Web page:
[A] Chinese hotelier [is making an] intriguing use of recycled industrial tubing.
This sturdy piece of circular masonry has been chopped up into some 15 separate mini-structures – each designed to host two people, and equipped with a double bed.
For all its no-frills approach, this unusual outpost is proving popular with holidaymakers keen to sample the countryside in what is one of China’s largest and heavily populated provinces.
Via Mail Online for the full article and additional photos.
Long Now friend and supporter Ken Wilson sends in this awesome concept for the Stockholm Library. This design seems like it would lend itself well to a 10,000 year library.
The image above is a rendering by a team of students at the Architecture School of Paris La Seine.
Bottom two photos of the exterior and interior of the existing components of the Stockholm Library via Wikimedia Commons.
Via The Long Now Foundation.
Dixie Square Mall in Harvey, Illinois, opened in 1966, closed in 1978. It was used for the mall chase scene in The Blues Brothers.
The building was demolished between February and May 2012.
Belz Factory Outlet Mall in Allen, Texas, opened in 1983, closed four years later, demolished in 2010.
New World Shopping Mall, Bangkok, Thailand, once an eleven story building, but the top seven floors were demolished in 1997.
Two years later it was burned out due to suspected arson.
Dixie Square Mall photos by jonrev.
Belz Factory Outlet Mall photos by Wikimedia Commons.
New World Shopping Mall photos by Renegade Travels.
In the district of Kabukicho, the mecca of gentlemen’s entertainment in Tokyo, seizure-inducing flashing neon lights advertise the thousand and one earthly delights one can experience for money.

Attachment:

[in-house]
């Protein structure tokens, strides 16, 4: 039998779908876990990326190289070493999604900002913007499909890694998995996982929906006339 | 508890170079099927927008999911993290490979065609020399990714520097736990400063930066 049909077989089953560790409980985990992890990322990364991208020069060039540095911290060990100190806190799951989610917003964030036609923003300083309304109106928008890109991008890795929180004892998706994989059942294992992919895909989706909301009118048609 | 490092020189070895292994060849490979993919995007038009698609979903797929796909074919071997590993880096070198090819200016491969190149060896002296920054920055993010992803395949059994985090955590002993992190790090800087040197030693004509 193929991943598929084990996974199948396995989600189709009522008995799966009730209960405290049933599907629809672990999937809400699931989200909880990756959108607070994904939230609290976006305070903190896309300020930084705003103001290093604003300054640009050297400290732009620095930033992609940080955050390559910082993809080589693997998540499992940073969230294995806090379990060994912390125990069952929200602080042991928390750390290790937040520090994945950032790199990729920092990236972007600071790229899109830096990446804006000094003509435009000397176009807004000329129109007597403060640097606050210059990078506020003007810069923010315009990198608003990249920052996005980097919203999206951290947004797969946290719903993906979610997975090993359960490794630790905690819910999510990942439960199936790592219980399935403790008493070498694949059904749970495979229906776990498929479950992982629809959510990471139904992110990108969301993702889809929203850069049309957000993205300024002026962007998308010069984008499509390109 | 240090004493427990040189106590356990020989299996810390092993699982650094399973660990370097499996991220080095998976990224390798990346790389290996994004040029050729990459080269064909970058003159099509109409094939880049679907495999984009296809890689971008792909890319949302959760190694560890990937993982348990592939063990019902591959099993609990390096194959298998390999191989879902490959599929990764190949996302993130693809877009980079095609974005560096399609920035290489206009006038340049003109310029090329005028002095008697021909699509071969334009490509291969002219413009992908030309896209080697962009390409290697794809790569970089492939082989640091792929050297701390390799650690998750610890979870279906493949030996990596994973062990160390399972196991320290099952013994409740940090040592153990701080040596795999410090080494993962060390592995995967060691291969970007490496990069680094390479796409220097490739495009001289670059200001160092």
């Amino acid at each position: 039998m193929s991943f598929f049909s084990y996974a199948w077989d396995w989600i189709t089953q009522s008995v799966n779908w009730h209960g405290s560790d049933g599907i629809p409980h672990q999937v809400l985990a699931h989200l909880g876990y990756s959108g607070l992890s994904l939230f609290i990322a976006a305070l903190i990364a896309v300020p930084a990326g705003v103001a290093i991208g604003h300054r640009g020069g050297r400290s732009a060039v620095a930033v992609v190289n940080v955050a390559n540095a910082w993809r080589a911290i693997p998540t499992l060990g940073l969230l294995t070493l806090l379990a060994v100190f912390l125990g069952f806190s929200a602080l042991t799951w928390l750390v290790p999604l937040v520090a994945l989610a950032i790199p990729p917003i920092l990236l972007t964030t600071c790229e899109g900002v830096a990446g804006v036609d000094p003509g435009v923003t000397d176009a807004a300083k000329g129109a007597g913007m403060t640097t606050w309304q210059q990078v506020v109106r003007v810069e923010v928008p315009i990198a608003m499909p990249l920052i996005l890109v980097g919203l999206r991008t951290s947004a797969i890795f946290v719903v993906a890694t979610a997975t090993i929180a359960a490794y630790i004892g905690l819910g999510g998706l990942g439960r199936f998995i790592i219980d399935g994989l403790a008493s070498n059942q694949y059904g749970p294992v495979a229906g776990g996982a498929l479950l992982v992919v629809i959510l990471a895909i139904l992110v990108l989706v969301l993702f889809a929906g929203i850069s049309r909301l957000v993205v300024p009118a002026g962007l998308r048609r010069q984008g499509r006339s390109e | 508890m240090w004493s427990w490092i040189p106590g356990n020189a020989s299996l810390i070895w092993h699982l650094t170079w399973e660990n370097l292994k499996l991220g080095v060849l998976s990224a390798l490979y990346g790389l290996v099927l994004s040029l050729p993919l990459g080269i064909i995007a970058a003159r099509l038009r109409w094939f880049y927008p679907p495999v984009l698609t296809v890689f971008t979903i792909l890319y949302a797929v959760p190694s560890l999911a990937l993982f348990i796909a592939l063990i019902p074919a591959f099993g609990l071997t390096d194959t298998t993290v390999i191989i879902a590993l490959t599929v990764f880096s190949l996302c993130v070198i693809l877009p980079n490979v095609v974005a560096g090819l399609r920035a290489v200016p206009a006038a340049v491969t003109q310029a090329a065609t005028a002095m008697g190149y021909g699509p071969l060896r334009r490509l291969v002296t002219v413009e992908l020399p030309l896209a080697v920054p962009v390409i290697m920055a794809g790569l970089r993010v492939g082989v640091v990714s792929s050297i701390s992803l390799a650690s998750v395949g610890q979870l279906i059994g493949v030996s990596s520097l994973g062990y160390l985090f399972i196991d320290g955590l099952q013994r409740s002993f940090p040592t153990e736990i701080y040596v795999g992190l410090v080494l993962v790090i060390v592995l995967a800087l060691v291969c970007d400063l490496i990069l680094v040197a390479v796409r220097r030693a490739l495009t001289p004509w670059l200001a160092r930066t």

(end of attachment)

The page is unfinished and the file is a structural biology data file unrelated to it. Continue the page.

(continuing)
Here the robots have their own techno-cabaret.
In the stroboscopic set of blinks and flashes, the Robot Restaurant highlights dinner with a unique performance; gigantic female machines, with Valkyrie torsos and Gundam engine legs on wheels will dance and pirouette in an spectacle much closer to “ParaPara” (synchronized Japanese dancing) choreography than to an actual striptease.
Modeled on video game characters, their cyborg faces mimic a large variety of positive emotions, rolling rhythmic eyes in their synthetic sockets, and equipped with “pneumatic busts” that can grow on demand.
Each of these clockwork amazons is piloted by one or two actual living, breathing bikini gogo dancers.
Video is about a year old, so doesn’t feature this newest addition, but gives you an idea of the brain-melting cacophony of the place.
Address for those in Tokyo:
B2F Shinjuku Robot Bldg, 1-7-1 Kabukicho Shinjuku-ku, Shinjuku, Japan
Photos via Daily Mail.
Shinjuku-Robot Restaurant via Atlas Obscura.
Enjoy tea and cake while sitting next to the tanks that hold the catacombs’ 18-strong rodent population.
Then, once you’ve chowed down, wash your hands (you don’t want sharp-toothed rodents mistaking your hands for food, after all) and the resident rat carers will bring the little critters over for you to play with.
To drink, there are cups of “rattaccino” or “ratte”. To eat: “black forest rateaux”, plus there’s also the chance to indulge in (wait for it) “car-rat cake”.
Looks like it might have been a one-time thing, unfortunately.
The London Dungeon via Now. Here. This.
Photographer Seph Lawless had been traveling the country photographing a variety of “abandoned and broken” buildings for his book, Autopsy of America, when he came across two buildings from his past: Rolling Acres Mall in Akron, Ohio and Randall Park Mall in North Randall, Ohio.
[B]oth malls were now abandoned and slated for demolition, reflecting the decline of malls all across the country. [N]o new indoor mall has been built in America since 2006 and at least one expert predicts that half of all existing malls will close within the next 10 years.
Lawless saw this trend as a symbol of economic decline during the Great Recession, and decided to photograph both malls before they disappeared.
Photographer Steph Lawless via Slate.